In the office of Polish Prime Minister Donald Tusk, the runoff for the presidential elections prompted a huge sigh of relief. After a difficult campaign, following the tragic death of President Lech Kaczynki in a plane crash near Katyn last April, the current President of the Lower House and acting head of State, Bronislaw Komorowski, won the lead over Jaroslaw Kaczynski, the identical-twin brother of the previous President.
The outcome was extremely tight until the last minute, with Kaczynski constantly catching up with front-runner Komorowski, the candidate of the governing party Civic Platform, who had come up on top after the first ballot two weeks ago. Kaczynski’s surge – though ultimately short of an upset – has been the real surprise of the entire campaign, marking an unexpected revival of fortunes for the Law and Justice party created years ago by the twin brothers.
This was probably due to a combination of factors: a wave of human sympathy for the late President, explicit support from the Polish Catholic Church and a clever political repositioning by Kaczynski himself, who ran a moderate campaign and tried to minimize differences with his opponent. As a result, he managed to collect votes from a larger basin than his party’s, although his strongholds remain the east and southeast of the country, as opposed to the north and the west (including Warsaw) which supported the newly elected President. According to the exit polls, a key role may have been played by left-wing voters, a large majority of which decided to support Komorowski despite the refusal by their candidate – Grzegorz Napieralski, who surprisingly received almost 14% of votes in the first round – to back him in the run-off.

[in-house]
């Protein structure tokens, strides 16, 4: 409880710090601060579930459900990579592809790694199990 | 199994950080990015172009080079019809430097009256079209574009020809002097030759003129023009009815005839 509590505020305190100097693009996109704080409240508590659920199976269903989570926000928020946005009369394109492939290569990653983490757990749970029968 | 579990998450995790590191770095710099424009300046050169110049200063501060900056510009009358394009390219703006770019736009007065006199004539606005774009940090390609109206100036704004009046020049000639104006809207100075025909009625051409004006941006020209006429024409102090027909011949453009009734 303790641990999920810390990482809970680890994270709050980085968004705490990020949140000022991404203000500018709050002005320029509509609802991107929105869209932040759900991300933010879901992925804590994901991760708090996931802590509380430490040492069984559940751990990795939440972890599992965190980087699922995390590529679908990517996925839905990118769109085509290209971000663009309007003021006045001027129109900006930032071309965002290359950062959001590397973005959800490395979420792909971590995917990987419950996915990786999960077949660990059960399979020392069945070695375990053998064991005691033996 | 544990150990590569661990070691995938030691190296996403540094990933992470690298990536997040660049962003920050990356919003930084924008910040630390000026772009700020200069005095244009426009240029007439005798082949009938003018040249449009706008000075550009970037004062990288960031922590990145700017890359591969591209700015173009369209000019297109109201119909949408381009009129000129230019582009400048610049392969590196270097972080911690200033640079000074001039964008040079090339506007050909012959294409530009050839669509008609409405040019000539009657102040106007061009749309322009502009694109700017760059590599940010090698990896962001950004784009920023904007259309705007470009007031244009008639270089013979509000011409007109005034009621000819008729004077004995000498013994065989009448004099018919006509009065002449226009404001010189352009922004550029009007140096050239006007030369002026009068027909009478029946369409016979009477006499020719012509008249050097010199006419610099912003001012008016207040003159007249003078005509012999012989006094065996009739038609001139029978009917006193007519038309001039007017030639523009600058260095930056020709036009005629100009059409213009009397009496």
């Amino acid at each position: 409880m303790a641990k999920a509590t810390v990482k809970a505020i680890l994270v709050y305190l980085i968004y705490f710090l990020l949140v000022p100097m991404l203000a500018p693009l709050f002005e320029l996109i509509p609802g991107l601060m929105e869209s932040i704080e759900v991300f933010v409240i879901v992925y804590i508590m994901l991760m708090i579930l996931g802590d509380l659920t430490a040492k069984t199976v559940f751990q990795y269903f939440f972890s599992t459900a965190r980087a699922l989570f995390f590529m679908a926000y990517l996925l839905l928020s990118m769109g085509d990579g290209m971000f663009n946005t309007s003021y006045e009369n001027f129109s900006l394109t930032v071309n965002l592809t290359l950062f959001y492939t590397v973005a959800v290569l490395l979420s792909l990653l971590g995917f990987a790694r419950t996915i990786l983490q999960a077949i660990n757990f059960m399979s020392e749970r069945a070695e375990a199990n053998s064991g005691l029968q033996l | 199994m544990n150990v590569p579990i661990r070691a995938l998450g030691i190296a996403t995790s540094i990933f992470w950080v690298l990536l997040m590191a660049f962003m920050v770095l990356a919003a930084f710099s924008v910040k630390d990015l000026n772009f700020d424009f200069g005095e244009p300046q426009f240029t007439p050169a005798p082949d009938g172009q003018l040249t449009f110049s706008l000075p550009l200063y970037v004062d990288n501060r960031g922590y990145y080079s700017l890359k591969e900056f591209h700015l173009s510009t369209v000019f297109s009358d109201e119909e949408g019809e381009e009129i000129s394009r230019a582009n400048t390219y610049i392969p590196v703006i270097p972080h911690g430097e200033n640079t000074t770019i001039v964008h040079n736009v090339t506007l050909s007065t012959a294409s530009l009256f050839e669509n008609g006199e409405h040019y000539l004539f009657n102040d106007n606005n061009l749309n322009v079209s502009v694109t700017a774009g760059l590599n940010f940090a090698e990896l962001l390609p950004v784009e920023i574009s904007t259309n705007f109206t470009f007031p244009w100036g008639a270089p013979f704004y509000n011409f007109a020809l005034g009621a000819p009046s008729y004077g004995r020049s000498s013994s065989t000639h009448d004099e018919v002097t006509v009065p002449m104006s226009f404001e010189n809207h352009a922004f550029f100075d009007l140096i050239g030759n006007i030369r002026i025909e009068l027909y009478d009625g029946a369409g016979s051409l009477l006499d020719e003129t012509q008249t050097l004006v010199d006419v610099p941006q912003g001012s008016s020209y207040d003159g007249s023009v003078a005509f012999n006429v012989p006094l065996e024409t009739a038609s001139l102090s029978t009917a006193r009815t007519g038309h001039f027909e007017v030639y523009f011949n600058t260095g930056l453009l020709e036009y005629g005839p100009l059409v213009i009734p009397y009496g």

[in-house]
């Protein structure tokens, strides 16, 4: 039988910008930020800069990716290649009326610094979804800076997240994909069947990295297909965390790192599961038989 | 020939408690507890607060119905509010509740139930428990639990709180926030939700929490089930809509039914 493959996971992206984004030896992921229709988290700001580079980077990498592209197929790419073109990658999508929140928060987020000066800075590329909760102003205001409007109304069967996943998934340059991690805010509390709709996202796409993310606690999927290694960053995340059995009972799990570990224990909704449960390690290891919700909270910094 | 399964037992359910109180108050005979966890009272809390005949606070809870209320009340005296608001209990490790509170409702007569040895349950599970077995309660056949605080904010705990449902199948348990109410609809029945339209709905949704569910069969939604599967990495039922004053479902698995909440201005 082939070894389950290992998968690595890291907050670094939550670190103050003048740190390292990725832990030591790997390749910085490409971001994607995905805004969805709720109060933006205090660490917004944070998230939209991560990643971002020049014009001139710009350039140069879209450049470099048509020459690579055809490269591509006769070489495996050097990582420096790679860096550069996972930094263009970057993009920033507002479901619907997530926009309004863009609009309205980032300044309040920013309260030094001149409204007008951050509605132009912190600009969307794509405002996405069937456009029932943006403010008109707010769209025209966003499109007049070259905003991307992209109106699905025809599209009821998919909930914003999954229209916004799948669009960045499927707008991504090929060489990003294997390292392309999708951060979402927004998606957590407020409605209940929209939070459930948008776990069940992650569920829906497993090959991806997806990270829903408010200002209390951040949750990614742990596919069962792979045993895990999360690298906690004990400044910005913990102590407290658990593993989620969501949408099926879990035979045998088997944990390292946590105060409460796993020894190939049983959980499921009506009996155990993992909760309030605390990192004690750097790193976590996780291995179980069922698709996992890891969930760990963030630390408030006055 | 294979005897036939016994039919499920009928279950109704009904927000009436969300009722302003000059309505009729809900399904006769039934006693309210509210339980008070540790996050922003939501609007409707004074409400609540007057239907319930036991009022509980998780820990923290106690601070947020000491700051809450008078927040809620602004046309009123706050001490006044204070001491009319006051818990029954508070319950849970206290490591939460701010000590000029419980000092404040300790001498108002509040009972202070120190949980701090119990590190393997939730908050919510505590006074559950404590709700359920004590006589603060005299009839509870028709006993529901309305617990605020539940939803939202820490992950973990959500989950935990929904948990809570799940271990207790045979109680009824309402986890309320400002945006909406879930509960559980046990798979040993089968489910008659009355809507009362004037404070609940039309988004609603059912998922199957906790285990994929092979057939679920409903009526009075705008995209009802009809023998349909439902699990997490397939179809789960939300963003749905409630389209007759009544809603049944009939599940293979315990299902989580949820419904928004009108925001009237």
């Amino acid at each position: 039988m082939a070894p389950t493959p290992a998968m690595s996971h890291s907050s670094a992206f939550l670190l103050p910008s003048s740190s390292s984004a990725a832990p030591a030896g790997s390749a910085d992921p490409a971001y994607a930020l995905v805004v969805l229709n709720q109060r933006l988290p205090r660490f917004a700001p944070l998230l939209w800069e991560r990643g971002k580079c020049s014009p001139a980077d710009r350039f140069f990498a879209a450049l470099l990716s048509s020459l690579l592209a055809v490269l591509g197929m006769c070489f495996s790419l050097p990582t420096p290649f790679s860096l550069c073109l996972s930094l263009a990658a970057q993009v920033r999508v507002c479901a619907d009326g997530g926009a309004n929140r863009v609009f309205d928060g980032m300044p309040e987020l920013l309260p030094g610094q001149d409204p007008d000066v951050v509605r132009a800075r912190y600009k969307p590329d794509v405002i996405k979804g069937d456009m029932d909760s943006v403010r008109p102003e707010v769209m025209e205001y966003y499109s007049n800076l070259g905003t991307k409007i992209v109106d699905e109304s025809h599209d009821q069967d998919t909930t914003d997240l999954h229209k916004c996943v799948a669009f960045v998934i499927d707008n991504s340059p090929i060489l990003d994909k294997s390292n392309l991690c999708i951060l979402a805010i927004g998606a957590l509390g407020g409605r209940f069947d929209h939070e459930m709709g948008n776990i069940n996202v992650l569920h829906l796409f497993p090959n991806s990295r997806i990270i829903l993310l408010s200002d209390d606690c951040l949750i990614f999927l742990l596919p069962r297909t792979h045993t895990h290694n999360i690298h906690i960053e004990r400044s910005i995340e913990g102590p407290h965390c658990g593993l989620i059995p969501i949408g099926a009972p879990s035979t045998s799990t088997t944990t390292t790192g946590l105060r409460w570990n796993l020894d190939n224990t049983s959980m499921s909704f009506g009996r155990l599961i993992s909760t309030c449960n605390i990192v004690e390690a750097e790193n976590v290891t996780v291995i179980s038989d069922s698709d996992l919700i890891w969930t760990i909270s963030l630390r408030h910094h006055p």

Tusk’s sigh of relief is due to his own strong personal commitment to Komorowski both inside Civic Platform (Komorowski prevailed neatly over Foreign Minister Radoslaw Sikorski in the party primaries held in March) and across the country. The game plan had been prepared last year already, but President Kaczynski’s sudden death almost derailed it. In the end, however, Prime Minister Tusk got what he wanted: an end to the difficult ‘cohabitation’ of the past few years, and a new head of state who owes him and is fully supportive of his policy priorities.
This is likely to facilitate the government’s task in the months to come, especially its plan to cut public spending to shrink Poland’s budget deficit to 3% of GDP by 2012 (from 7% last year) and to get ever closer to the eurozone – although an earlier pledge by Tusk to join the euro by 2012 has been set aside. It is worth noting, however, that Warsaw has contributed to the special funds recently set up first for Greece and then for other potential eurozone members in trouble and that, more generally, Poland has markedly evolved from an awkward and reluctant partner (under the Kaczynki twins) to a constructive and proactive player on virtually all EU policy files.
The crowning of such strategy should materialize in one year’s time, when Warsaw takes over the six month rotating presidency of the European Union. The government is preparing itself very thoroughly to that end, mobilizing extra resources and preparing detailed policy papers. Its very first term at the EU helm should in fact come to seal the country’s rise to the European core as both a ‘big’ country in its own right – complete with special relations with France and Germany (through the so-called “Weimar Triangle”) – and the leader of the new Member States.
This said, the roadmap to the EU presidency also includes local elections later this year and, more importantly, parliamentary elections that are likely to be held in October 2011, i.e. right in the middle of the semester – unless some constitutional solution is found to bring them forward to the late spring of next year. The relative success scored by Jaroslaw Kaczynski could make the next months more complicated than expected for the Prime Minister and the government, although the broad support that the EU now enjoys among Polish citizens (farmers included) is unlikely to falter in the foreseeable future.